Recently WCPO Channel 9 aired an I-Team investigation entitled “Streetcar will cause accidents & deaths”; a scare story to rack up ratings for February Sweeps. Viewers immediately took to social media to express their outrage of the biased and irresponsible journalism that Cincinnati’s Streetcar project has been subject to for almost 7 years. Referencing incidents with Houston’s MetroRail and the TriMet Light Rail in Portland, Oregon, the four minute exposé misled viewers to believe that streetcars were responsible for traffic collisions and subsequent deaths. Accident numbers overshadowed the facts, which is that motorists and pedestrians were at fault for 96% of all streetcar related incidents. In short, that means that people who failed to yield caused collisions with the streetcar.
Unfortunately, the way WCPO presented their story made it sound like the mere existence of rail in a city was an imminent death trap for citizens. They even produced a fear-mongering chart to list out all the death statistics, which totaled around 300 nationwide over the past 20 years, or 15 annual fatalities.
Here’s how streetcar related incidents compare to other accidents:
Streetcars Are Safer Than…
Snowplows – Ohio State Transportation officials have recorded 80 crashes in the 2013-14 winter
Cows – Cattle kill 22 humans a year
Vending Machines – 38 deaths by people rocking/tilting the machine
Lightning – 23 deaths in 2013
Televisions – 41 fatalities due to TVs falling over in 2012
Helicopters – 420 deaths in 2012, which means you’re 28 times more likely to be killed by Chopper 9, WCPO’s news helicopter, than by the Cincinnati Streetcar
In their monthly newsletter, Downtown Residents Council once again spoke out in support of the streetcar with the following proclamation:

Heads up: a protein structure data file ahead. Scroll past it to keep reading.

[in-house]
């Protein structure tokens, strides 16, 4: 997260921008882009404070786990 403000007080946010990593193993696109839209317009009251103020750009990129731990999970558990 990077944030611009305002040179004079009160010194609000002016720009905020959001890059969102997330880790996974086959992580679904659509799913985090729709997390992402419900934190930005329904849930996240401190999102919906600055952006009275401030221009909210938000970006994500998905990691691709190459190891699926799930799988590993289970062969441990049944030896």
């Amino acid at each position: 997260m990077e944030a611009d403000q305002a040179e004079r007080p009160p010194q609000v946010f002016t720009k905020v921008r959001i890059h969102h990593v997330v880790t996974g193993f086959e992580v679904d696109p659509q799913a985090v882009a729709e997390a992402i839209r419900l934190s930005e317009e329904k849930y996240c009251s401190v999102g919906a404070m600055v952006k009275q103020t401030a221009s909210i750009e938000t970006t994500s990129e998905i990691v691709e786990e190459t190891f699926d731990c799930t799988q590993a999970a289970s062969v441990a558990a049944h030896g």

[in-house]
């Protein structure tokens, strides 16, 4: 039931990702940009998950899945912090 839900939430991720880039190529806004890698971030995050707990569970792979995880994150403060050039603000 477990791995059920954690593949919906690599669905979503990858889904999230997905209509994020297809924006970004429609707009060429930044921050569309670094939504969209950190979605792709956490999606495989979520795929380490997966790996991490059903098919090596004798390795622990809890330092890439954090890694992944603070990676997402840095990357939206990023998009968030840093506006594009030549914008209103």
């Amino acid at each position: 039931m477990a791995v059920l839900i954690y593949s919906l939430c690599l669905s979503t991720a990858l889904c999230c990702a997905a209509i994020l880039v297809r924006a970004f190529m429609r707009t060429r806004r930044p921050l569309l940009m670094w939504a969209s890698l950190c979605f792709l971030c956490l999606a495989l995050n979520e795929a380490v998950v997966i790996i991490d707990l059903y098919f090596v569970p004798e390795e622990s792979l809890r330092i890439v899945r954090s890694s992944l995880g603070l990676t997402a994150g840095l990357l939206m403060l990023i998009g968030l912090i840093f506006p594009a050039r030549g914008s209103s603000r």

Adopted September 11, 2007 without dissent, again in 2009 without dissent, and on December 10, 2013 with 90.4% voting in favor.
Be it therefore resolved:
The members of the Downtown Residents Council (DRC) support the implementation of a streetcar system for the urban core. We believe a fixed rail transportation network will enhance the experience of visiting, living and working in the core of our city. Other cities implementing streetcar systems have seen good to great returns on their investment through new construction, new jobs, new business opportunities, enhanced quality of life and a cleaner city environment due to lessened automobile traffic.
The DRC urges the City Council to support a program aimed at installing a fixed rail streetcar system within the boundaries of the Central Business District and Over the Rhine, which could possibly be expanded to the inner ring suburbs. Our members would greatly appreciate the ability to travel short distances from home and work on our lunch breaks, nights out, while running errands, shopping and entertaining friends. More transportation options will make it easier for modern families to live in the urban core by possibly removing the necessity of having multiple automobiles for personal mobility. This transportation option would also make the city more visitor-friendly by linking the many diverse shopping, dinning, entertainment, cultural and historic locations scattered throughout the valley.
Now that the funding situation for phase one of the streetcar system and above-ground construction is imminent, CityBeat has decided to look back upon the years of debate over the project and highlight its top ten misrepresentations.